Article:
Give Your RPi a Cool FPGA Hat

Need additional, custom IO for your Raspberry Pi? Adding an FPGA is a logical way to expand your IO, and allow for high speed digital interfaces. [Eric Brombaugh]’s Icehat adds a Lattice iCE5LP4K-SG48 FPGA in a package that fits neatly on top of the Raspberry Pi Zero. It also provides a few LEDs and Digilent compatible PMOD connectors for adding peripherals. The FPGA costs about six bucks, so this is one cheap FPGA board.

The FPGA has one time programmable memory, but can also be programmed over SPI. This allows the host Pi to flash the FGPA with the latest bitstream at boot. Sadly, this particular device is not supported by the open source Icestorm toolchain. Instead, you’ll need Lattice’s iCEcube2 design software. Fortunately, this chip is supported by the free license.

Icehat is an open source hardware design, but also includes a software application for flashing a bitstream to the FPGA from the Pi and an example application to get you started. All the relevant sources can be found on Github, and the PCB is available on OSHPark.

While this isn’t the first pairing of a Raspberry Pi and FPGA we’ve seen, it is quite possibly the smallest, and can be built by hand at a low cost.

32 thoughts on “Give Your RPi a Cool FPGA Hat

    1. Haha – I see what you did there.

      I’ve been in touch with the icestorm team regarding support for the iCE40 Ultra family and I’ve started the process of getting the ice5lp4k into the tools. It won’t come easily but the necessary steps are well documented so it’s just a matter of turning the crank.

      In the meantime, the iCECube2 tools are free and will run on most any x86 Linux distro, so it’s not a big deal to get your designs into this chip.

    2. I’m sure the problem is only temporary. Not sure I’d have the skills and I’m not sure what the license for iCEcube2 says about reverse engineering the bitstream, but we have two options for support.

      It’d be nice actually if Lattice could come to the party with a patch that implements some of their other chips. Sometimes these companies are their own worst enemy in terms of getting market share. Want people to learn your chips? Make it easy for people to use them. PIC revolutionised the micro-controller world by making the programming interface open. AVR pushed things further forward due to its gcc port: this is the reason it was chosen over PIC for the Arduino. Expressif are just discovering how the community can help them out.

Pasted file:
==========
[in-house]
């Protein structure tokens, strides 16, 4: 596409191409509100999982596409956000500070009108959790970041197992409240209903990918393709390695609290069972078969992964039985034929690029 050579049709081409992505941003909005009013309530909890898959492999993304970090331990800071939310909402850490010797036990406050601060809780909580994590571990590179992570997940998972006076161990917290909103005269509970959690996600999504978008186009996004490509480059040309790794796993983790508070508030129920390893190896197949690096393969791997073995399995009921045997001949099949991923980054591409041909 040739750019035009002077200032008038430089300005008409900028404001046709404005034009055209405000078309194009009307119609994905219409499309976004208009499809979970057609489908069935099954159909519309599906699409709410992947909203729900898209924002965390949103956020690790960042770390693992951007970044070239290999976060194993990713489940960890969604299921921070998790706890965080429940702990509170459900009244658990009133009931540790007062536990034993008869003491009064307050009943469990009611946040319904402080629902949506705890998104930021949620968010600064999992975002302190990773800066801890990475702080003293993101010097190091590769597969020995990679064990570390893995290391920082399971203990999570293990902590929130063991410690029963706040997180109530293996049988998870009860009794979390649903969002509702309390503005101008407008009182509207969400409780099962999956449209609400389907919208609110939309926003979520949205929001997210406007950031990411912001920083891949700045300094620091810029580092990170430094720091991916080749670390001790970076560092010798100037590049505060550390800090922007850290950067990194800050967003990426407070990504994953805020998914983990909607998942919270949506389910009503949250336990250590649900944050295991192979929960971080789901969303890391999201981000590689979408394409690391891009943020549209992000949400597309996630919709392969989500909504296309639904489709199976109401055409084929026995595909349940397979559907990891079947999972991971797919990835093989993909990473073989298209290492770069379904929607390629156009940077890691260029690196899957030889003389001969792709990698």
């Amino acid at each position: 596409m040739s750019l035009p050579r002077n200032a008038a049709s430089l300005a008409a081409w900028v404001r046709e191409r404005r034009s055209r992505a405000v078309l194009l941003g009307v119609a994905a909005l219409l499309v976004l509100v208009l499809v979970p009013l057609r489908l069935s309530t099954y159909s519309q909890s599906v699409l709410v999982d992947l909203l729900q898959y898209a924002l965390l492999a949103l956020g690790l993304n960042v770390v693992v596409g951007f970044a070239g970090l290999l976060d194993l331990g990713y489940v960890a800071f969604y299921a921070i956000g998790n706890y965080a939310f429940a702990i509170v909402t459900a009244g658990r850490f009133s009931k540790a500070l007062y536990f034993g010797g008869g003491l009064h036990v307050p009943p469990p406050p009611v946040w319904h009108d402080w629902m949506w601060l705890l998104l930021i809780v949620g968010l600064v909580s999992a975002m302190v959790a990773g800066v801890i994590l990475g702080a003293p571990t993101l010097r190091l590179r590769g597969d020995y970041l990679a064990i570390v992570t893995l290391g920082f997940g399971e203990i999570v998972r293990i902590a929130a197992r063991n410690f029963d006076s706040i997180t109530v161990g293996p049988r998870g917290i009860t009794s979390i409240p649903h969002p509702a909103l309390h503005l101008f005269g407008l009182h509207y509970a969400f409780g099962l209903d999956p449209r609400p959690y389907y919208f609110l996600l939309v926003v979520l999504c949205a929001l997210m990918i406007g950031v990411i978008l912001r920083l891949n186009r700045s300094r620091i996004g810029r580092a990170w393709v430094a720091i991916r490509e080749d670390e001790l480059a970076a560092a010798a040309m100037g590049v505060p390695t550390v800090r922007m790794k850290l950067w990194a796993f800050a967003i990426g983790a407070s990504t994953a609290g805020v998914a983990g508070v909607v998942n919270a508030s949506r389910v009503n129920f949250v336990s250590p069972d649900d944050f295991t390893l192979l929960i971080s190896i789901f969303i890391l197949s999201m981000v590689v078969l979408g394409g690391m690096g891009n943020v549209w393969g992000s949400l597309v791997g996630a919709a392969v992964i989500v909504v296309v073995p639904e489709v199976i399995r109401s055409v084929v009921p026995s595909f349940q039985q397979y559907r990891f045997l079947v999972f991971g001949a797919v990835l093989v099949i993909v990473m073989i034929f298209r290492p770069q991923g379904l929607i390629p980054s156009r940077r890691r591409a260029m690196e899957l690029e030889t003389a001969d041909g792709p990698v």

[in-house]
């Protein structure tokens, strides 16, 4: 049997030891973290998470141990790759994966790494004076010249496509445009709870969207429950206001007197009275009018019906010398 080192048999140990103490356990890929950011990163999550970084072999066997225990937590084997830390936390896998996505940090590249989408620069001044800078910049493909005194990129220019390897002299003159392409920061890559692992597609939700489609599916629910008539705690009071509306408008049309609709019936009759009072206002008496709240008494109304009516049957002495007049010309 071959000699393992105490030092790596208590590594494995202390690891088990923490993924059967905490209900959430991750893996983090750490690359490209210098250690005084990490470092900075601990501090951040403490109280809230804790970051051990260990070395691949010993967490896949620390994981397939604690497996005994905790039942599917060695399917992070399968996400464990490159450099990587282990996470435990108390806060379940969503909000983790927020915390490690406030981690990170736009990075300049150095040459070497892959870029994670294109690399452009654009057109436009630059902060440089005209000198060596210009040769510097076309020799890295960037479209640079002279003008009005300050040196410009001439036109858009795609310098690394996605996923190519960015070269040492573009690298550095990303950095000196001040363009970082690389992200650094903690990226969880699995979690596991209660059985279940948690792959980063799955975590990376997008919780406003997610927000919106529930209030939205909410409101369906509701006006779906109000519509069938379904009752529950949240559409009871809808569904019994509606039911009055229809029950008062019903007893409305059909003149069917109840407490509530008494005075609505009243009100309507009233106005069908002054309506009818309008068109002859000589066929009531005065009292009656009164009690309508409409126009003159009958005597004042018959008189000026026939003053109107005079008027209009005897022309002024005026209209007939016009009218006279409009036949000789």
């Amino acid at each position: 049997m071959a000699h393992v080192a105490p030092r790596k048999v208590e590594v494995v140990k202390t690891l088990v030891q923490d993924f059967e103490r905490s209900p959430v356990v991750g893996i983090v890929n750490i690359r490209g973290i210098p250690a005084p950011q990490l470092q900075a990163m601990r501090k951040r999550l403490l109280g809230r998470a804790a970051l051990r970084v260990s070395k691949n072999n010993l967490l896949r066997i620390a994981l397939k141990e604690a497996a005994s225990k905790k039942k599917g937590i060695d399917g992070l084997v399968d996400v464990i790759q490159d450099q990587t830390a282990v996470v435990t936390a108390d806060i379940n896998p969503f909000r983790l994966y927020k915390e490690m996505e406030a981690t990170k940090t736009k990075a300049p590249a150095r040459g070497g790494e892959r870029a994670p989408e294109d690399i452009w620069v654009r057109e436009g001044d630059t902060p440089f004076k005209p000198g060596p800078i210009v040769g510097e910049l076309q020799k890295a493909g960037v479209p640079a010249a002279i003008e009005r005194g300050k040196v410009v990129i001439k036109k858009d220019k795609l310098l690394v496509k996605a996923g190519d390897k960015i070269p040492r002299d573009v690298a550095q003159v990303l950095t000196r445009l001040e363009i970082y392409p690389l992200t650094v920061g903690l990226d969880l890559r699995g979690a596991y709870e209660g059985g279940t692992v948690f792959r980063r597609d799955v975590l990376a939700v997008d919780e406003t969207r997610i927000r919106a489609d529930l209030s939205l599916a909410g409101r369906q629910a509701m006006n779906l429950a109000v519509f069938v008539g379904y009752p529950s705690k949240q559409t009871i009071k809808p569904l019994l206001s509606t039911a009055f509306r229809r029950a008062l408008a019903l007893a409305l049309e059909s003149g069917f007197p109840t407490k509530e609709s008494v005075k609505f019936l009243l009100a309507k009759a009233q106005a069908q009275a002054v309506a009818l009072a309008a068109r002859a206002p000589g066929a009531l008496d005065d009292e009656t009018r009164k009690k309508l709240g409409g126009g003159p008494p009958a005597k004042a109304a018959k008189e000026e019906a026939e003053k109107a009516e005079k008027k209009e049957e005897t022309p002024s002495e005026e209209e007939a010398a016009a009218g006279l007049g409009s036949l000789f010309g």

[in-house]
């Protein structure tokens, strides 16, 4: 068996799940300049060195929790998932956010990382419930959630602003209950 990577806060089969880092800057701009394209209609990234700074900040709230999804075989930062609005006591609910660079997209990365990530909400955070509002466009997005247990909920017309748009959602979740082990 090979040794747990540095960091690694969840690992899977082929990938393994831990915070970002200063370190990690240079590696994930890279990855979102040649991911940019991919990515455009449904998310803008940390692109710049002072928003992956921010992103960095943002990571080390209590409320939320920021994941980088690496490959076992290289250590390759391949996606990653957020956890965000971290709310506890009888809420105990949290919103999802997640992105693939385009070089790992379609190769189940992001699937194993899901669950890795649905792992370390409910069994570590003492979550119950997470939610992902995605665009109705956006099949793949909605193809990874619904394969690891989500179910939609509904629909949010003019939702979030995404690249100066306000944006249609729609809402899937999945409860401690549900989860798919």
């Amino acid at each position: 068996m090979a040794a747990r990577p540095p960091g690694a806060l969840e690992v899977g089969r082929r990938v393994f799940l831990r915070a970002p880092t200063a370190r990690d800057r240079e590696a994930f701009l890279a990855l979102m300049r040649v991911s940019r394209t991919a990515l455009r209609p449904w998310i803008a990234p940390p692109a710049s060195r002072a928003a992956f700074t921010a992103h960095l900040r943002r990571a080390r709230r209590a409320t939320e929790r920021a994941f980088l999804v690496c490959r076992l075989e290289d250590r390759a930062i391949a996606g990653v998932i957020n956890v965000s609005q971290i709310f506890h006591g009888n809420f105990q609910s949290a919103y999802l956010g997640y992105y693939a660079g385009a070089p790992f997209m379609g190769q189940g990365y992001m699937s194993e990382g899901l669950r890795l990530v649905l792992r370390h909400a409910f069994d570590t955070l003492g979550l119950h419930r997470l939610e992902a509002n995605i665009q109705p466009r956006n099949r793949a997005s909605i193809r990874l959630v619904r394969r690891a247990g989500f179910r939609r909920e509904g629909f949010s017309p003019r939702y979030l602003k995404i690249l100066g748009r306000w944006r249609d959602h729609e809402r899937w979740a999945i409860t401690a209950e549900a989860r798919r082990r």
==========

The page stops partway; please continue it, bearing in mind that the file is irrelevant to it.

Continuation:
Lattice could lead the way to more open FPGAs, if they choose. That would solve the problem in the best way possible.

      The other is for some brave soul to follow in Clifford Wolf’s footsteps and reverse engineer the iCE5LP4K-SG48 bitstream. I say “brave”, as there’s legal issues with doing so depending on where you are and how you go about it.

      1. Clifford has already begun documenting the necessary steps required to get new chips supported in the icestorm tools on his reddit forum and I’ve started to work through those for the Ultra chip I’m using. Once I get further into that process then it will require some more attention from the main contributors to fully integrate.

  1. What kind of bandwidth can you get between the raspi and the hat (and over what kind of interface)? Last time I checked, there wasn’t a good way to get large amounts of data into RAM through peripherals.

    1. At the moment there are only two data channels between the icehat and RPi – a SPI slave that runs at the full rate of the RPi SPI port and the RPi I2S port. The SPI slave is potentially pretty fast so you could see rates up to 2-3MBps. The I2S port is rather slower but isochronous so good for audio or radio baseband data (my interest). My designs use the SPI slave for configuration and control and the I2S port for continuous data but there’s no reason you couldn’t repurpose these channels for other applications.